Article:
The booklet spends more time explaining what life in the 80’s was, what was popular back then and describing the two locations that the game is set in, Ekerö Municipality, a series of island in Lake Mälaren just outside of Stockholm, and Boulder City in the arid Nevada. And life in these places are really not too different from what they were in real life, other than the fact that people have a giant particle accelerator sitting under their feet, and the phenomena they cause.
Tales from the Loop uses a modified version of the Year Zero Engine, which is the in-house ruleset used by Free League. This is probably its simplest and most straight-forward incarnation yet, and there really are not a whole lot of rules to keep track of.
The Year Zero Engine is a dice-pool system where whenever you’re performing some kind of skill check, be it trying to sweet-talk someone, hacking a computer or climbing over a tall fence you roll a number of dice equal to your skill and attribute value added together. Any die that comes up a six is a succeed. Harder skill checks might require more than one success, but the rulebook suggests using harder checks sparingly. If a roll fails a player may opt to “push” the roll, and when doing so they re-roll any dice that did not come up a six, but they also take a condition.
Conditions are the closest thing this game has to damage, and represents the character getting hurt, stressed, upset or other negative things, and each condition suffered makes a character roll one less die until they can recover. If a kid suffers too many conditions they’ll be considered “broken” and are so hurt or exhausted that they can’t really do much until they can get some rest. Broken does not mean risk of death though, and this is not a game where player characters will die.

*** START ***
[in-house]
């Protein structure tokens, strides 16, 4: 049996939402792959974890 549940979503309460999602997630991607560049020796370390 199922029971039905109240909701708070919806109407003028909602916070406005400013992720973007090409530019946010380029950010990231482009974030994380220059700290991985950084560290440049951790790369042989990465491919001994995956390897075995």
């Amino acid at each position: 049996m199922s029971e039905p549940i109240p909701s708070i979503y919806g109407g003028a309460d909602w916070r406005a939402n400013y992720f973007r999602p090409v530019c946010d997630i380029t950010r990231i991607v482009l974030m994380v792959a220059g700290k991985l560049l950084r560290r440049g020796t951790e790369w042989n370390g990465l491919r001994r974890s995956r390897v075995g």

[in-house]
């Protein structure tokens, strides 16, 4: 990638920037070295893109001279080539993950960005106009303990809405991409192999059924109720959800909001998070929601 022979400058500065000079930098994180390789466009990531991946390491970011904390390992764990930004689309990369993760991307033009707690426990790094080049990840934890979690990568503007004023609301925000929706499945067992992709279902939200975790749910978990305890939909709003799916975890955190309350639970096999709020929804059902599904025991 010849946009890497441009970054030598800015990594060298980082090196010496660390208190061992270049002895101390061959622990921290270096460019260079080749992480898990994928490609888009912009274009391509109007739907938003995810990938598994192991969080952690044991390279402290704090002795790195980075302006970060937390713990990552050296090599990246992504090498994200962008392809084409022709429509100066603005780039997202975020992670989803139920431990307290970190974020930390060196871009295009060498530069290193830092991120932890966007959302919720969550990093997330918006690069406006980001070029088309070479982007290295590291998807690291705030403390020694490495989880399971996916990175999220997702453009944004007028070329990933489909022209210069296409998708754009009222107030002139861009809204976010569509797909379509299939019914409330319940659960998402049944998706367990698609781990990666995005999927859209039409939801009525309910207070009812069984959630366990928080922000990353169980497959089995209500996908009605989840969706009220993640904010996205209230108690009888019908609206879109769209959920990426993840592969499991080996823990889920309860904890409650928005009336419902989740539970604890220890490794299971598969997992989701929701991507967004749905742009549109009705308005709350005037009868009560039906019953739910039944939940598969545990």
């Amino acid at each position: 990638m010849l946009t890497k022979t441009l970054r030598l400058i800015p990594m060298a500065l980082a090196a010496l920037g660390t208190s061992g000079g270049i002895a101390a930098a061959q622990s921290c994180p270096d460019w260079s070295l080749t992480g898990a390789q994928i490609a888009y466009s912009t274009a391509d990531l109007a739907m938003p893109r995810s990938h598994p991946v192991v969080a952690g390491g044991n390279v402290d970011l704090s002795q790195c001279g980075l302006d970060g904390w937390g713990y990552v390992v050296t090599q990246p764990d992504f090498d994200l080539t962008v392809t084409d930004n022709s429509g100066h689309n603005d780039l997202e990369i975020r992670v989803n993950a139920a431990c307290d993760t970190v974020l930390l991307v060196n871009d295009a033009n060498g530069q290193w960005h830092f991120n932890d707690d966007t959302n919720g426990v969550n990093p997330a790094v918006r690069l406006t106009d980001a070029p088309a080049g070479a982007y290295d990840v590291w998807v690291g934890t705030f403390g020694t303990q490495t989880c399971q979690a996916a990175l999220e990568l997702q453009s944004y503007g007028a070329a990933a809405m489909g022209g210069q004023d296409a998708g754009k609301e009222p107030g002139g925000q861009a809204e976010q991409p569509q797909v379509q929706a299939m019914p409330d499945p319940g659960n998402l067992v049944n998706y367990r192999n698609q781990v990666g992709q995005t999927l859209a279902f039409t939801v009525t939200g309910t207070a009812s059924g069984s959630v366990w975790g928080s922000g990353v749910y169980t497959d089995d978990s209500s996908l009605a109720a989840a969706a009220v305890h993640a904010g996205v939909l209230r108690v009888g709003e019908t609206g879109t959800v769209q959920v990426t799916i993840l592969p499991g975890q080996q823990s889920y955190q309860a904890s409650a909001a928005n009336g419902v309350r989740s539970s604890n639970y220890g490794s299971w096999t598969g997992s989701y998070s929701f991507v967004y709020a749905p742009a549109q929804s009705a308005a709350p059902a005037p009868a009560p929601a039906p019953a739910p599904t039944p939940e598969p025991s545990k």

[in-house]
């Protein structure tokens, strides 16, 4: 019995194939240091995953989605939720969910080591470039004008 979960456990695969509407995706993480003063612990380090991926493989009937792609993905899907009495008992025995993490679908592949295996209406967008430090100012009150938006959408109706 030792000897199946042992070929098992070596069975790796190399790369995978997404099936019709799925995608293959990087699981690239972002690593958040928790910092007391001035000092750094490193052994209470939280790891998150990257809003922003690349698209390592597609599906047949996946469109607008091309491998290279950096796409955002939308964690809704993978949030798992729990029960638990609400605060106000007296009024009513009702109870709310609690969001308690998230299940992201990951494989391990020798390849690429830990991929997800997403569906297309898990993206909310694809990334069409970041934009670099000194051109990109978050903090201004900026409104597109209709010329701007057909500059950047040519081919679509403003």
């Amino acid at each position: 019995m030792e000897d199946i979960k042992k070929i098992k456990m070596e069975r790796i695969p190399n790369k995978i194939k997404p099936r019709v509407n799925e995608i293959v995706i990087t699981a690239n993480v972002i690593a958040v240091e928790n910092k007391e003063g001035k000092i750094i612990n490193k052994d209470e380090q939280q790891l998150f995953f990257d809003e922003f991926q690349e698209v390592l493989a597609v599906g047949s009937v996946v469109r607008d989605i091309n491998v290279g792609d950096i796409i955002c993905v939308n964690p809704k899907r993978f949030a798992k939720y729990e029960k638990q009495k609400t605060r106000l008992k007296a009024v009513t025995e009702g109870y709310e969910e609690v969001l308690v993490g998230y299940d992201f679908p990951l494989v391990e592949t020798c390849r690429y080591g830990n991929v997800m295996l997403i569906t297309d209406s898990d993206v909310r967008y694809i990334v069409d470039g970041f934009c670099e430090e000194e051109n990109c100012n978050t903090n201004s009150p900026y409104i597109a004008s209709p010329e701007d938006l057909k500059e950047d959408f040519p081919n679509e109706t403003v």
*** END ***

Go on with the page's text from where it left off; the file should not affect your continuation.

The rules are intentionally left quite open, and the way the rules are written encourages players to describe what they’re doing, rather than just roll the dice. It’s a hands off approach from the rules that might come as a bit of a shock for someone who’s mostly played Dungeons & Dragons, or even Alien (which also uses the Year Zero Engine), and requires the GM and players to rely more on their best judgment than in games that have more rigidly defined rules.
Like in most starter boxes there are some rules missing. The most important section by far is the one on character creation. There are no character creation rules in the starter set for Tales from the Loop, so you’re stuck with the characters that are already in here. The main game is still quite rules light though, and the majority of the rules are here.
The starter box comes with a short adventure featuring the five characters that comes in the box, and a mysterious 5th boy named either Pelle of Charlie. It’s a short mystery that starts with the kids going to school (as usual) and finding that a rogue robot has injured one of the teachers and ripped the front door from its hinges. Pelle or Charlie is nowhere to be found, and his parents can not be reached. Now it’s up to the kids to figure out what’s going on and hopefully save their friend.